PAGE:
Blu Tuesday: “The Young Pope” and More


Every Tuesday, I review the newest Blu-ray releases and let you know whether they’re worth buying, renting or skipping, along with a breakdown of the included extras. If you see something you like, click on the cover art to purchase the Blu-ray from Amazon, and be sure to share each week’s column on social media with your friends.

“The Young Pope”

At a time when peak television has delivered some truly original series, Paolo Sorrentino’s “The Young Pope” stands above most of them with its unique look behind closed doors at the Vatican. A beautifully shot and well-written satire that expertly blends dark comedy with drama and political intrigue, the HBO limited series is highlighted by a standout leading performance from Jude Law. Though Diane Keaton and James Cromwell also deliver good work in limited roles, the real surprise is Italian actor Silvio Orlando, who’s so compelling as the duplicitous Cardinal Voiello that he deserves a show of his own. Like most of Sorrentino’s work, “The Young Pope” has a tendency to be a bit pretentious and overly meditative at times, but it’s a largely impressive piece of storytelling that demonstrates what can be achieved on TV when an auteur like Sorrentino is given the freedom to execute his singular vision.

Extras include a behind-the-scenes look at making the series, a tour of the set and the previously released Inside the Episode featurettes. FINAL VERDICT: BUY

“Beauty and the Beast”

The latest entry in Disney’s continuing series of animated classics turned live-action adaptations may not be as good as the movie that inspired it, but its respect for the source material is plain to see. Though many of the new songs and expanded back stories are unnecessary, resulting in an overlong runtime that causes the story to drag in the middle, “Beauty and the Beast” is so well cast that it retains much of its charm. Emma Watson is great as the titular heroine, and the same goes for the veteran actors who portray the castle’s enchanted servants, but it’s Luke Evans who steals the show as the villainous Gaston. While the film isn’t without its flaws, “Beauty and the Beast” is a nonetheless serviceable (and mostly faithful) adaptation of the beloved 1991 version that fans will enjoy.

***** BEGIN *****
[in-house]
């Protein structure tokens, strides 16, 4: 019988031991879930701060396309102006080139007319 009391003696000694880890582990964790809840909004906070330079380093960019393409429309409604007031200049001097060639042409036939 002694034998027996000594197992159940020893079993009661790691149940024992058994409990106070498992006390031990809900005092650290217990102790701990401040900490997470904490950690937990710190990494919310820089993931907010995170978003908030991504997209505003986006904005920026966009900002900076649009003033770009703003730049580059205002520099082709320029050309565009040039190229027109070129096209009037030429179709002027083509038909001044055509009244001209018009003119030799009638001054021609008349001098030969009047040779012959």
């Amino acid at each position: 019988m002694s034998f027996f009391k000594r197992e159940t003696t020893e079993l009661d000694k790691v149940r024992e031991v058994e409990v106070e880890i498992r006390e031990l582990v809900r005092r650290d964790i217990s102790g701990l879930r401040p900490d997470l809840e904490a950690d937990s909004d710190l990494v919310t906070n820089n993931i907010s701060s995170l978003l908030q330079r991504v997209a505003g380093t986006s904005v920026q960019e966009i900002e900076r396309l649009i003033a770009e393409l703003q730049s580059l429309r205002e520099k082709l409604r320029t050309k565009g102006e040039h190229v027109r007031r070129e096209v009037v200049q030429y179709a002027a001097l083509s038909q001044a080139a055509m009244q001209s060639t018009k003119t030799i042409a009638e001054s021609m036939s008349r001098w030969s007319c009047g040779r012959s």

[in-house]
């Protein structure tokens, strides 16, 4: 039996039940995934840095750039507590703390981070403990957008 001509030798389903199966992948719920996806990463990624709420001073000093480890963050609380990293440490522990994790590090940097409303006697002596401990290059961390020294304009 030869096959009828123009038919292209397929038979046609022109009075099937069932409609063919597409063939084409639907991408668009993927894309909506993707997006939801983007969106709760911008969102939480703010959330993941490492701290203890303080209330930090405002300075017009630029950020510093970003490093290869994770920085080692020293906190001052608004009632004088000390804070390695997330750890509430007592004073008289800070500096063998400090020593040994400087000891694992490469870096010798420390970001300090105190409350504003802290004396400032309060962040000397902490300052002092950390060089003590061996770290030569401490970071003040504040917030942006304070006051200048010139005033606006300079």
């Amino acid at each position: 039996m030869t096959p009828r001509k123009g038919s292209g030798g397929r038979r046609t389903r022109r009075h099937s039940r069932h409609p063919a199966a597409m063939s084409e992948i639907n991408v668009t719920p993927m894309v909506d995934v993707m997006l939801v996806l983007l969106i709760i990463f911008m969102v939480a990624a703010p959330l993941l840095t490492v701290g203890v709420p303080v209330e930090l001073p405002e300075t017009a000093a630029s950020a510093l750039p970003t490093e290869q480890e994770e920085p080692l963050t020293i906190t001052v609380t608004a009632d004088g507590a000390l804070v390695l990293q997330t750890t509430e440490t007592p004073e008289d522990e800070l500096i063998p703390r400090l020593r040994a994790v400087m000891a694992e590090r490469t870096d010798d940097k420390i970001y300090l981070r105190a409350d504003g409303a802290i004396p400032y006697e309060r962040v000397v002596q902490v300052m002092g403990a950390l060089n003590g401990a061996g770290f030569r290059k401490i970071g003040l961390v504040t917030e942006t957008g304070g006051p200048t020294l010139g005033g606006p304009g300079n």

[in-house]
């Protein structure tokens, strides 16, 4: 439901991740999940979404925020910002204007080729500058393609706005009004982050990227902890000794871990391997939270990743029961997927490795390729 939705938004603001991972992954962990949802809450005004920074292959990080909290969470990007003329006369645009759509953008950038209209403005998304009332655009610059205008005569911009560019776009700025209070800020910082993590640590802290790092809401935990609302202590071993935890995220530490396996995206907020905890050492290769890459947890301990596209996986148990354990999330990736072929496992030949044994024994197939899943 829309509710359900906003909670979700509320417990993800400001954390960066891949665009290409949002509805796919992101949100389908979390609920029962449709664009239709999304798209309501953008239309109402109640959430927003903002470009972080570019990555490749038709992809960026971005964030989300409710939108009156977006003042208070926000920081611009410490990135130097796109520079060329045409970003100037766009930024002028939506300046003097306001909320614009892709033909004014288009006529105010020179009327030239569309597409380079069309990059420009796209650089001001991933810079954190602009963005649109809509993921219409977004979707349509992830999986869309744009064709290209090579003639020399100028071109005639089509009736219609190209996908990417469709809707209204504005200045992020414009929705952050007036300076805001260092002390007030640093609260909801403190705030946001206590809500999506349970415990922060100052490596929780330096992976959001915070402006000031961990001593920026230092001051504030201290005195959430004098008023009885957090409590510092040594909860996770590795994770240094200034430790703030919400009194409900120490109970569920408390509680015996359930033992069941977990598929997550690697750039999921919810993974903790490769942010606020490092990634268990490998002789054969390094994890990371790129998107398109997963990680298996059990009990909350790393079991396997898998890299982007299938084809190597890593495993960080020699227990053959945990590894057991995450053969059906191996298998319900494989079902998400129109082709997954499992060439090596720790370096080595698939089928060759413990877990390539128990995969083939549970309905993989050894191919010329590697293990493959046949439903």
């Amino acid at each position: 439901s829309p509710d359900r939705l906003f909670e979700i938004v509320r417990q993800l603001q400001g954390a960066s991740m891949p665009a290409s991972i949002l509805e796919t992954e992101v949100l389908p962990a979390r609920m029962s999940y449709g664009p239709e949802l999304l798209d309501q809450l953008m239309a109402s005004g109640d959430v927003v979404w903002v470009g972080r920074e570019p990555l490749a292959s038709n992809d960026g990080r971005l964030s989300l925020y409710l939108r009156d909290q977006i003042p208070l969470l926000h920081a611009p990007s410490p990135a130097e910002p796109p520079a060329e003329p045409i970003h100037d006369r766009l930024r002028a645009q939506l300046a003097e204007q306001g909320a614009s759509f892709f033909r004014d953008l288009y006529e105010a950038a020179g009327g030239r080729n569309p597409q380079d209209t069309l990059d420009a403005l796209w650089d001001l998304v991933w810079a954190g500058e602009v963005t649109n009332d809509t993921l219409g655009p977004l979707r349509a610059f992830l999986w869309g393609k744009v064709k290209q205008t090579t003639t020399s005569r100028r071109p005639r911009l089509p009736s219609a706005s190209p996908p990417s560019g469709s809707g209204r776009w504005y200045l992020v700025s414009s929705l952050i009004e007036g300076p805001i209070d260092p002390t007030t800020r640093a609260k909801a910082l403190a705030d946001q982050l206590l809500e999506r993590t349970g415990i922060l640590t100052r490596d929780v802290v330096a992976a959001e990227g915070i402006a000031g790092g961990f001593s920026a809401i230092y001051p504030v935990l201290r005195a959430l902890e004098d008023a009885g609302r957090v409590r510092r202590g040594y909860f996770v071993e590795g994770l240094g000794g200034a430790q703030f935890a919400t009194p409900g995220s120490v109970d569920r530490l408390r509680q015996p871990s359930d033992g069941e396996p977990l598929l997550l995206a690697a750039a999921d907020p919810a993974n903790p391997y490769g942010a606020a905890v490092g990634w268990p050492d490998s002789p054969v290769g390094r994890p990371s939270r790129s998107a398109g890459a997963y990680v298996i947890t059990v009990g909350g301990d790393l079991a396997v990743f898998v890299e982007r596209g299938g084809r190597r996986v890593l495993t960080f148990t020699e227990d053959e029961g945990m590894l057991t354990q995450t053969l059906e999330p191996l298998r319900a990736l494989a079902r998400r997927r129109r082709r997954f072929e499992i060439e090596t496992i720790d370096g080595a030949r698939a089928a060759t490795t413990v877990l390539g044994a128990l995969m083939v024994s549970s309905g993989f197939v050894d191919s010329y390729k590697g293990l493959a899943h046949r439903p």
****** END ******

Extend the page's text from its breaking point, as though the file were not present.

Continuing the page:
Extras include an elaborately staged table read with the cast (complete with singing and dancing), a making-of featurette, a behind-the-scenes look at filming the musical sequences, deleted scenes and more. FINAL VERDICT: RENT


Walt Disney’s early films may be revered for their innovative and gorgeous hand-drawn animation, but compared to the studio’s later features, they’re just not as good. Much like its forerunners, “Snow White and the Seven Dwarfs” and “Pinocchio,” “Bambi” doesn’t have a whole lot of there there. It’s a pretty basic circle-of-life story that reverses the typical man vs. nature roles to demonstrate how mankind is responsible for destroying the beauty and innocence of wildlife. Unfortunately, that message doesn’t really resonate with younger audiences, which leaves very little of substance beyond the simple joys of watching Bambi as he explores the woods with his new friends. Though there are definitely some good moments throughout, “Bambi’s” paper-thin plot makes it a rather forgettable affair.

Extras include a five-part making-of featurette, a look at “Bambi’s” influence on future Disney titles, audio recordings of Walt Disney during production on the movie, some deleted scenes, an Oswald the Lucky Rabbit short film and much more. FINAL VERDICT: RENT


About Author

In addition to writing for, Jason is a proud member of the Columbus Film Critics Association (COFCA) and the Online Film Critics Society (OFCS).